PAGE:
FTB and residency. Determining whether a taxpayer is a full or part-time California resident is the thrust of a lot of FTB audits nowadays, according to TaxTalk participants. Just look at a standard reference work on California taxes, such as the RIA California Tax Handbook, and you'll notice truckloads of rulings and cases on the subject.

One participant pointed out that the September issue of Spidell's California Tax Letter discussed the FTB's emphasis in this arena; and another participant told of a second auditor ruling that was the opposite of the original auditor in one case.

[ILLUSTRATION OMITTED]

A third participant told of spending three hours with an FTB auditor regarding his client who had moved to Florida, bought a house and began a new job. The auditor's supervisor said that getting a job there was not enough to prove residence in another state.

A 1997 case in Spidell's showed how a taxpayer did everything wrong in trying to establish Nevada residency.

The taxpayer moved to Nevada, but maintained and continued to use a prior California residence; continued to claim homestead exemption on that residence; obtained medical care from California providers; used a California checking account for 166 transactions with California merchants, including department stores, dentists and drug stores, but only used a Nevada checking account for 17 transactions.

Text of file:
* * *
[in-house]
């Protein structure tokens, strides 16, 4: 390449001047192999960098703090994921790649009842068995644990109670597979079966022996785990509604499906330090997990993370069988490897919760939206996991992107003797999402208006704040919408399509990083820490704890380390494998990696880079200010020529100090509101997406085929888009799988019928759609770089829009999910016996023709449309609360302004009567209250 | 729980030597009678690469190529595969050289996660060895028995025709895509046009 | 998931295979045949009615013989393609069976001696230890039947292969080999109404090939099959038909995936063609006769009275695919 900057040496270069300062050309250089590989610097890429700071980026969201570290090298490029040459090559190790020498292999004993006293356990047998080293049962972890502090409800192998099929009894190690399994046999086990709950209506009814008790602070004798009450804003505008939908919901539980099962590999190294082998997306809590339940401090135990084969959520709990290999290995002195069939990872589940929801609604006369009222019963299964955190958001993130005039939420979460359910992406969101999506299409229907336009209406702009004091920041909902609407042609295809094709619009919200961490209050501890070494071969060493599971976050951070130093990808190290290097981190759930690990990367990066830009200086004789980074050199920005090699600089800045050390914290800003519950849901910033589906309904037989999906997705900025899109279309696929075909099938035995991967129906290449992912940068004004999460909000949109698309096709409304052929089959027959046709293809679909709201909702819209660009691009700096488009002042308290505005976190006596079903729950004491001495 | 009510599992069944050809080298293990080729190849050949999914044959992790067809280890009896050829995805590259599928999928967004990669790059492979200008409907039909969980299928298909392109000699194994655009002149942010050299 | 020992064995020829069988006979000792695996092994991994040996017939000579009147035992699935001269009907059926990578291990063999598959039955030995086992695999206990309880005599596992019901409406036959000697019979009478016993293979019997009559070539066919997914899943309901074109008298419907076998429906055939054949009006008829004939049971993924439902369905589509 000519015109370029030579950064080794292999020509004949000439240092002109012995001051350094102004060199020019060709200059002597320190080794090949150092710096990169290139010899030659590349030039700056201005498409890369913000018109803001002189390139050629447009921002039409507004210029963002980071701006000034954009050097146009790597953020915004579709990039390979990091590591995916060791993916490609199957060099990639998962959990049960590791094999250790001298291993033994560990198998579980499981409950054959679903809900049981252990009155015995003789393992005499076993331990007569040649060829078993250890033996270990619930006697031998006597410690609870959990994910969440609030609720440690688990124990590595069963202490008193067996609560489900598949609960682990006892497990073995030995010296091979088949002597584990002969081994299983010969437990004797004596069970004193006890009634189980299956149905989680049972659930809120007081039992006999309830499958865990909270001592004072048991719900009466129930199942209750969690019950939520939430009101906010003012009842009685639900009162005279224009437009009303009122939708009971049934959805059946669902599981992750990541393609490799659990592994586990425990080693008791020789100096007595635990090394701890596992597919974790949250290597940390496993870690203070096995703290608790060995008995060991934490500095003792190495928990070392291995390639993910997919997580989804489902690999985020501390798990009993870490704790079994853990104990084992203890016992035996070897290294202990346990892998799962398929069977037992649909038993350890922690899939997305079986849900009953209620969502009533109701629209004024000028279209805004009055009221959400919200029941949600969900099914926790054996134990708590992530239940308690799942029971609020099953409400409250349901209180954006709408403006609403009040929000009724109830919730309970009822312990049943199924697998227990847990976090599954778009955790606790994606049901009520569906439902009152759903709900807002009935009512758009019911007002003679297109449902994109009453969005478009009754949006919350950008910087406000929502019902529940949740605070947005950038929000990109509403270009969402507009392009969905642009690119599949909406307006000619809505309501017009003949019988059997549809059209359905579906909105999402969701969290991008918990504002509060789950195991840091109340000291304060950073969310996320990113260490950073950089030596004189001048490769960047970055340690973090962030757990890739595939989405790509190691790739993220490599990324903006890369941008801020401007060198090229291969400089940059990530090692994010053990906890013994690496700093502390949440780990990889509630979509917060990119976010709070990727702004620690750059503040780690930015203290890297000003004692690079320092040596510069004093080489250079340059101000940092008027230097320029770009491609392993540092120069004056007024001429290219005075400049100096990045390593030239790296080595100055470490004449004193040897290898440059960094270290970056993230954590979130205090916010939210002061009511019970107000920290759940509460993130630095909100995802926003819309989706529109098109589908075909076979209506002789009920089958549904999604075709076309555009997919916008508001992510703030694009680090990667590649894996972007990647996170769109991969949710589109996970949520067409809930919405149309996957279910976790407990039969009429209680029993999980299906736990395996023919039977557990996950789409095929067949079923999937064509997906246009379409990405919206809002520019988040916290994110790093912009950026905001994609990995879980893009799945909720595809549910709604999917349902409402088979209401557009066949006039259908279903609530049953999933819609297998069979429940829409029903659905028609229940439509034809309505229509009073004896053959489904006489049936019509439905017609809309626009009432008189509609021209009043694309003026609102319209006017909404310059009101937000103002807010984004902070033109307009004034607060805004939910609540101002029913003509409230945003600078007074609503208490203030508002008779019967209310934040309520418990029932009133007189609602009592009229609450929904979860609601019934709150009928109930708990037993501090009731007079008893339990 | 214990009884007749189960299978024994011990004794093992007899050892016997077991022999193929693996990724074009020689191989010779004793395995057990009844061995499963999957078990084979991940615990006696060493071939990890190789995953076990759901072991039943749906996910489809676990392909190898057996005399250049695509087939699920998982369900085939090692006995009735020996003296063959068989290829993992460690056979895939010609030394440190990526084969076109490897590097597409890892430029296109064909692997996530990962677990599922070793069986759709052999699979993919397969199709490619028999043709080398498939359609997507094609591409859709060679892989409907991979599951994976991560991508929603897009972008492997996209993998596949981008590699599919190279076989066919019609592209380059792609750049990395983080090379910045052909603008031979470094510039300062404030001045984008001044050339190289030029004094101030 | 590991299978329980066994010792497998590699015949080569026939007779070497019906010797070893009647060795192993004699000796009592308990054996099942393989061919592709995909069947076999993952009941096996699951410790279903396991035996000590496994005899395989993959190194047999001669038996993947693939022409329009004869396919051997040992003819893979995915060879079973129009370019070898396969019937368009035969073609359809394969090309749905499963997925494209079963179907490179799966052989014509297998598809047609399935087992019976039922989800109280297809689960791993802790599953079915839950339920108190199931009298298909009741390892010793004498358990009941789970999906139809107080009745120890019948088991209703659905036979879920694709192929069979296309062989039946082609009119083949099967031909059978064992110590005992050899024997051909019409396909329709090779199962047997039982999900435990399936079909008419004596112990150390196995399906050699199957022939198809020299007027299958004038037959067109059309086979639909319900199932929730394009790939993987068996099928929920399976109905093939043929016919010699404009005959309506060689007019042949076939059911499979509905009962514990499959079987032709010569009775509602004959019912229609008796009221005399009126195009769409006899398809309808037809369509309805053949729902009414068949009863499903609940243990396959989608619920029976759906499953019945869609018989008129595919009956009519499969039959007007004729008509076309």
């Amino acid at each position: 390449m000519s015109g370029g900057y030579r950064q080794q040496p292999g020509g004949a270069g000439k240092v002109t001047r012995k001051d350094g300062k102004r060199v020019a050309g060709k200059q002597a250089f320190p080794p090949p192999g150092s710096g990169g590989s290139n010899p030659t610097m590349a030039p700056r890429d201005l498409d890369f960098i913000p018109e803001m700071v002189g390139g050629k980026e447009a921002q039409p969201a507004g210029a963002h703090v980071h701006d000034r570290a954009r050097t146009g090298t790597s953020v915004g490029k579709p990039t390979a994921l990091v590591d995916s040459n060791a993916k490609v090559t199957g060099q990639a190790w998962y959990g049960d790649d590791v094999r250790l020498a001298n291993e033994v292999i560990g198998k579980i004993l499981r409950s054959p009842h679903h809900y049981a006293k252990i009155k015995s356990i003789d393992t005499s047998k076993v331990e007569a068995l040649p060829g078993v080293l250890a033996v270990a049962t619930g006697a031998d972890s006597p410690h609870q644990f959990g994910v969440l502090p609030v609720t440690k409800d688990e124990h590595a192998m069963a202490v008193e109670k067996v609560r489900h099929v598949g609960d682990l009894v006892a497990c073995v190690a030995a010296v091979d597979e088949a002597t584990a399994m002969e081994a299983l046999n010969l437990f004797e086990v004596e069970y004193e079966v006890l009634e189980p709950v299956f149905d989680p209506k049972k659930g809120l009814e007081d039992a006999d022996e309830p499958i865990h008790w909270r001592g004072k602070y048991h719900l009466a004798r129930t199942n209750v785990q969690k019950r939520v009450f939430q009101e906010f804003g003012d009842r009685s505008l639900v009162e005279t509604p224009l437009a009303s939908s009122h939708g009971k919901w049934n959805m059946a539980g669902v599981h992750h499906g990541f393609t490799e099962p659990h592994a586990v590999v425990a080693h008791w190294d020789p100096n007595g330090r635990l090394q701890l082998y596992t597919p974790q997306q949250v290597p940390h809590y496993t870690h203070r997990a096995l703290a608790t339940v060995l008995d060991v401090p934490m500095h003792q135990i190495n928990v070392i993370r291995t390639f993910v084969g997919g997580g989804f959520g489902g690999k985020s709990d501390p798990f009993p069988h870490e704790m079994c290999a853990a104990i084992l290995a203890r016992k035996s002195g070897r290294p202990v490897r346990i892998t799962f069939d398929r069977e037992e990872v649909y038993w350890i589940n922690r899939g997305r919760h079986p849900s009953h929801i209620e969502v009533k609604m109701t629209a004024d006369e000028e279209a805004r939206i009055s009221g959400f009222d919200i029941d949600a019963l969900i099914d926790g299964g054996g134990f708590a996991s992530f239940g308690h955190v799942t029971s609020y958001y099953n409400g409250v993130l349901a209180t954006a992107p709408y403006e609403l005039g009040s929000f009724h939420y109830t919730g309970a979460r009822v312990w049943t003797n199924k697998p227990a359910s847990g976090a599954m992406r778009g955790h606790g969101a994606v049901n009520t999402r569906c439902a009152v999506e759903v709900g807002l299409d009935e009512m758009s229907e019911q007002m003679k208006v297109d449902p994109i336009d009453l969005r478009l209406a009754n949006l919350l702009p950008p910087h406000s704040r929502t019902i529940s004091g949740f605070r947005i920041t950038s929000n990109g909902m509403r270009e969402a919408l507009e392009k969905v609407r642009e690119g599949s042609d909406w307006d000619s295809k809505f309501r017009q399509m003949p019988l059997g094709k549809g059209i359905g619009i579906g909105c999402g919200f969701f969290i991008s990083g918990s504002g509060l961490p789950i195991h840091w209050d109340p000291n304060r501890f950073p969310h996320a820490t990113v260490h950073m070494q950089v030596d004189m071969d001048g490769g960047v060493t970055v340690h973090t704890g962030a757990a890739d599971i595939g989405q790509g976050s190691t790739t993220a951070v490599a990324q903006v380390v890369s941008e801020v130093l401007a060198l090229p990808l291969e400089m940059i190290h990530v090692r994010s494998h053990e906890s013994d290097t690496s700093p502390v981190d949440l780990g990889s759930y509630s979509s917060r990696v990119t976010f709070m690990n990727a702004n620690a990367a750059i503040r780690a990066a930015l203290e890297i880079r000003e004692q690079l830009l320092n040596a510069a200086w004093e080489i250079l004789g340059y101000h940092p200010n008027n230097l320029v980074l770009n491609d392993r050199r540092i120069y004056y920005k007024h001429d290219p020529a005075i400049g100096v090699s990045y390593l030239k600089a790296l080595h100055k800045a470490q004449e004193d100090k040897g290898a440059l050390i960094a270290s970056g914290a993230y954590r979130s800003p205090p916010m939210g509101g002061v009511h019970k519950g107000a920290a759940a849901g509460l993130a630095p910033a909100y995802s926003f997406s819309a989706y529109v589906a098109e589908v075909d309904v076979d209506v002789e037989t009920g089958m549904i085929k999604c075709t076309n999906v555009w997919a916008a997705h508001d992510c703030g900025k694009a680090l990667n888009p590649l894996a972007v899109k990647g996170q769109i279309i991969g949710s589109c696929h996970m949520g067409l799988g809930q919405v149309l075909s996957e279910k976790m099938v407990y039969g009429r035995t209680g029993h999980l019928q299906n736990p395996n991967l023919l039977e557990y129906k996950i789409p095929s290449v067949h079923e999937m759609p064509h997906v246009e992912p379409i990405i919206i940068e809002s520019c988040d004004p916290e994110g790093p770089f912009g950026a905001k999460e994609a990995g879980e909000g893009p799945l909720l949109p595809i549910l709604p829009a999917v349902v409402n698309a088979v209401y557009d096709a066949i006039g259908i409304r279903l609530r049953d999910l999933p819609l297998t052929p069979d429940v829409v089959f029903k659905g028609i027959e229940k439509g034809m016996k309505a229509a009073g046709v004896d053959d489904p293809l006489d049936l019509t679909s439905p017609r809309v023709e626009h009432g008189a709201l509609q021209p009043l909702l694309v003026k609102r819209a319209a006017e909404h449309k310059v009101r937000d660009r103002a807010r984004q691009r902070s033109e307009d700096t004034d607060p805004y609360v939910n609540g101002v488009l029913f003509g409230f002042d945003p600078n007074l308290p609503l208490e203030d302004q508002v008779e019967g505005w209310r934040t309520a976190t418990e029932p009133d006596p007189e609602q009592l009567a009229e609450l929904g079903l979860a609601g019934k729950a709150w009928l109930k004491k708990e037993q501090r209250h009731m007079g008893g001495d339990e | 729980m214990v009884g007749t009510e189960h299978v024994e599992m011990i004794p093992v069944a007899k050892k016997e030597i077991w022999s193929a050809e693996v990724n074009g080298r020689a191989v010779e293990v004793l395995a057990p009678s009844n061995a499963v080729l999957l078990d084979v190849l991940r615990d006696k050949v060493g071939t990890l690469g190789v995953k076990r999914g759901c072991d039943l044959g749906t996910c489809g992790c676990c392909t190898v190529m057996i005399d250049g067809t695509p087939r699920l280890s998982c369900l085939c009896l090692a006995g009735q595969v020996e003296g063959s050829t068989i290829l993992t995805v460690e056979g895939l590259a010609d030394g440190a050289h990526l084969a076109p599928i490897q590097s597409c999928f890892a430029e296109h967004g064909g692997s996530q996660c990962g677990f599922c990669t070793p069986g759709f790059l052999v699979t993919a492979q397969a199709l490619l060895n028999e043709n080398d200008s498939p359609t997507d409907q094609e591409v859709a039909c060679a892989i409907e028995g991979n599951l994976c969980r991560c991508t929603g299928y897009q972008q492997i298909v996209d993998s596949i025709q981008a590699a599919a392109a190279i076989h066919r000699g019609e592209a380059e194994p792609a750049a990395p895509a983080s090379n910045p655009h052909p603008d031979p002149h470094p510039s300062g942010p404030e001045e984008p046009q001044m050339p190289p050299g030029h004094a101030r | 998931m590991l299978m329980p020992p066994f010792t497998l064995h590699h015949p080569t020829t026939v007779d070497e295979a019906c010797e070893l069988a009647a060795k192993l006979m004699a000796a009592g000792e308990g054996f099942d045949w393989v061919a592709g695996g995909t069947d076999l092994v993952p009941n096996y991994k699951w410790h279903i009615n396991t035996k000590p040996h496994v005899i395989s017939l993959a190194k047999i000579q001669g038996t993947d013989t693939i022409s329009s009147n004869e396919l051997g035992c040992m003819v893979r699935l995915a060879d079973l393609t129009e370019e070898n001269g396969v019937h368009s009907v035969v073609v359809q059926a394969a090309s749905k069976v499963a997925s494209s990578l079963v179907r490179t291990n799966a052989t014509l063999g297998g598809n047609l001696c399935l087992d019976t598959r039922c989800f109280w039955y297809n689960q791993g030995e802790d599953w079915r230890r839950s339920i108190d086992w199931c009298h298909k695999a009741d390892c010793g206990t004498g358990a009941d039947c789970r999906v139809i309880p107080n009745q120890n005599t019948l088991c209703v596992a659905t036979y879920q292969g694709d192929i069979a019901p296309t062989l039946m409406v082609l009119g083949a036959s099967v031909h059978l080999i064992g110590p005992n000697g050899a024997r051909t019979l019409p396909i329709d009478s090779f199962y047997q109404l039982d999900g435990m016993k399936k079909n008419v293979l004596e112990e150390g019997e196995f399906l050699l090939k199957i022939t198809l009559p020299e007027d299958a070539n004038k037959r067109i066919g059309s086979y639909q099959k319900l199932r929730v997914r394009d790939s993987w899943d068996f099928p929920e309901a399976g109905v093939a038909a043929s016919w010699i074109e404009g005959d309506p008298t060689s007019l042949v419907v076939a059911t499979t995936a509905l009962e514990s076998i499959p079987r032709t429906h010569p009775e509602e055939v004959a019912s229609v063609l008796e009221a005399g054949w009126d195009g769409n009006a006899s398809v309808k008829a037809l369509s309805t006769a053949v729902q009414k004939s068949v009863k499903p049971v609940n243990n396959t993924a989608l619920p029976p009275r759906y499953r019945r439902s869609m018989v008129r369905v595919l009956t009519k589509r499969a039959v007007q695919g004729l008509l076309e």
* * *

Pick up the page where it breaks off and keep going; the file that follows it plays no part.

Consumer sales tax refunds from the Board of Equalization. A discussion arose about recourse consumers may have if they have been overcharged for sales taxes or charged (and paid) sales taxes on an exempt item.

The experience of many was that the BOE took the position that a consumer's only recourse was against the seller, because the sales is levied on the seller for the privilege of selling in California.

However, one experienced old hand said that he had received refunds under those circumstances from the BOE by filing Form BOE-101, which can be obtained at www.boe.ca.gov/pdf/boe101.pdf.

Which tax agency is the most rigid when it comes to abating penalties caused by mistakes? Some felt that the FTB was considerably more inflexible than the IRS, but others maintained the reverse. A non-scientific review of the postings concluded that the results in penalty abatement largely depended on whom one dealt with. Some personnel in each agency were very understanding, while others were inflexible.

Thanks to the following TaxTalk participants for their input on these items: Dual licensees Ed Melia and Don Yamagishi, and CPAs Keith Plottel, Larry Pon, Reuven I. Rubinson, Bill Sturgeon, Melody Thornton and Bill West.

By Leonard W. Williams, CPA

Leonard W. Williams, CPA is a Sunnyvale-based sole practitioner. A member of CalCPA's Committee on Taxation, the AICPA Tax Division and a former Peninsula Chapter president, you can reach him at williams@lwwilliamscpa.com.
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Title Annotation:california tax
Author:Williams, Leonard W.
Publication:California CPA
Geographic Code:1U9CA
Date:Nov 1, 2004
Words:899